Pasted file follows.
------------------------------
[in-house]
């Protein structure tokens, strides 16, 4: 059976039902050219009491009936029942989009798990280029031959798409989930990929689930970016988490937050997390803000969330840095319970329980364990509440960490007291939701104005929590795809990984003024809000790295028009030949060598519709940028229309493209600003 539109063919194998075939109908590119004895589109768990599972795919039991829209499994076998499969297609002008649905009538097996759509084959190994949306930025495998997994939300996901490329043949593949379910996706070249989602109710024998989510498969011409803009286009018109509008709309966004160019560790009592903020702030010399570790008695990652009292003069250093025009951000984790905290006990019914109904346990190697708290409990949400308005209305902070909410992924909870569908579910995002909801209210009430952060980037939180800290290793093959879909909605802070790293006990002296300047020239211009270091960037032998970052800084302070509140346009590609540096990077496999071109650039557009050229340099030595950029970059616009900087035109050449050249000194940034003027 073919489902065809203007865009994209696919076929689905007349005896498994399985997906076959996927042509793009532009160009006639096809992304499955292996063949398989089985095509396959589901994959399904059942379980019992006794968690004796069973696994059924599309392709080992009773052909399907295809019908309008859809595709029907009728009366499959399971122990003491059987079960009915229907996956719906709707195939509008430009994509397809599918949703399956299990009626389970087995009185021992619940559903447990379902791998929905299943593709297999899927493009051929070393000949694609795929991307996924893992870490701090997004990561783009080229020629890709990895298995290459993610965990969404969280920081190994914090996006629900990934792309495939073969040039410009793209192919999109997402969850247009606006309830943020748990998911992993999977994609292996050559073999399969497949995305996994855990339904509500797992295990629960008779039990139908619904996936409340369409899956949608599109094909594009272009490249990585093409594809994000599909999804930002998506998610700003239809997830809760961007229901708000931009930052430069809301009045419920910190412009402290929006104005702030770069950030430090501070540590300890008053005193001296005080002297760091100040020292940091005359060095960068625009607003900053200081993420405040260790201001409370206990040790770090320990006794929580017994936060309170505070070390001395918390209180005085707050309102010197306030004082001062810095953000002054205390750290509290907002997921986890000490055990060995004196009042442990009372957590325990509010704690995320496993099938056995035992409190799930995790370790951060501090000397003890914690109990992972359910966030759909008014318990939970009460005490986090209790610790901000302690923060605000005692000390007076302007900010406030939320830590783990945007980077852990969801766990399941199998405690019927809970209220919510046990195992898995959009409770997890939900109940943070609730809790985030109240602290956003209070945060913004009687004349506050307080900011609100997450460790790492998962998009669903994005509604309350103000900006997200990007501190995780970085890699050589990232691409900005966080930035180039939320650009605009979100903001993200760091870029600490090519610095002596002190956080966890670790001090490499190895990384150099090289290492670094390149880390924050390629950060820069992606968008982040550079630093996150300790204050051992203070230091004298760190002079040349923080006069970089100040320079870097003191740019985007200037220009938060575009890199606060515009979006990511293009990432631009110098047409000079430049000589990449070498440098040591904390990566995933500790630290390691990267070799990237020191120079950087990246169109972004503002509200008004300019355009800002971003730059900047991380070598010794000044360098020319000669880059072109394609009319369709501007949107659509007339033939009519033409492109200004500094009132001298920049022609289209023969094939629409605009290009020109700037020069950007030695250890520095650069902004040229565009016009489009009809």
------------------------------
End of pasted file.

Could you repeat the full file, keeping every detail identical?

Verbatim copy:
[in-house]
């Protein structure tokens, strides 16, 4: 059976039902050219009491009936029942989009798990280029031959798409989930990929689930970016988490937050997390803000969330840095319970329980364990509440960490007291939701104005929590795809990984003024809000790295028009030949060598519709940028229309493209600003 539109063919194998075939109908590119004895589109768990599972795919039991829209499994076998499969297609002008649905009538097996759509084959190994949306930025495998997994939300996901490329043949593949379910996706070249989602109710024998989510498969011409803009286009018109509008709309966004160019560790009592903020702030010399570790008695990652009292003069250093025009951000984790905290006990019914109904346990190697708290409990949400308005209305902070909410992924909870569908579910995002909801209210009430952060980037939180800290290793093959879909909605802070790293006990002296300047020239211009270091960037032998970052800084302070509140346009590609540096990077496999071109650039557009050229340099030595950029970059616009900087035109050449050249000194940034003027 073919489902065809203007865009994209696919076929689905007349005896498994399985997906076959996927042509793009532009160009006639096809992304499955292996063949398989089985095509396959589901994959399904059942379980019992006794968690004796069973696994059924599309392709080992009773052909399907295809019908309008859809595709029907009728009366499959399971122990003491059987079960009915229907996956719906709707195939509008430009994509397809599918949703399956299990009626389970087995009185021992619940559903447990379902791998929905299943593709297999899927493009051929070393000949694609795929991307996924893992870490701090997004990561783009080229020629890709990895298995290459993610965990969404969280920081190994914090996006629900990934792309495939073969040039410009793209192919999109997402969850247009606006309830943020748990998911992993999977994609292996050559073999399969497949995305996994855990339904509500797992295990629960008779039990139908619904996936409340369409899956949608599109094909594009272009490249990585093409594809994000599909999804930002998506998610700003239809997830809760961007229901708000931009930052430069809301009045419920910190412009402290929006104005702030770069950030430090501070540590300890008053005193001296005080002297760091100040020292940091005359060095960068625009607003900053200081993420405040260790201001409370206990040790770090320990006794929580017994936060309170505070070390001395918390209180005085707050309102010197306030004082001062810095953000002054205390750290509290907002997921986890000490055990060995004196009042442990009372957590325990509010704690995320496993099938056995035992409190799930995790370790951060501090000397003890914690109990992972359910966030759909008014318990939970009460005490986090209790610790901000302690923060605000005692000390007076302007900010406030939320830590783990945007980077852990969801766990399941199998405690019927809970209220919510046990195992898995959009409770997890939900109940943070609730809790985030109240602290956003209070945060913004009687004349506050307080900011609100997450460790790492998962998009669903994005509604309350103000900006997200990007501190995780970085890699050589990232691409900005966080930035180039939320650009605009979100903001993200760091870029600490090519610095002596002190956080966890670790001090490499190895990384150099090289290492670094390149880390924050390629950060820069992606968008982040550079630093996150300790204050051992203070230091004298760190002079040349923080006069970089100040320079870097003191740019985007200037220009938060575009890199606060515009979006990511293009990432631009110098047409000079430049000589990449070498440098040591904390990566995933500790630290390691990267070799990237020191120079950087990246169109972004503002509200008004300019355009800002971003730059900047991380070598010794000044360098020319000669880059072109394609009319369709501007949107659509007339033939009519033409492109200004500094009132001298920049022609289209023969094939629409605009290009020109700037020069950007030695250890520095650069902004040229565009016009489009009809």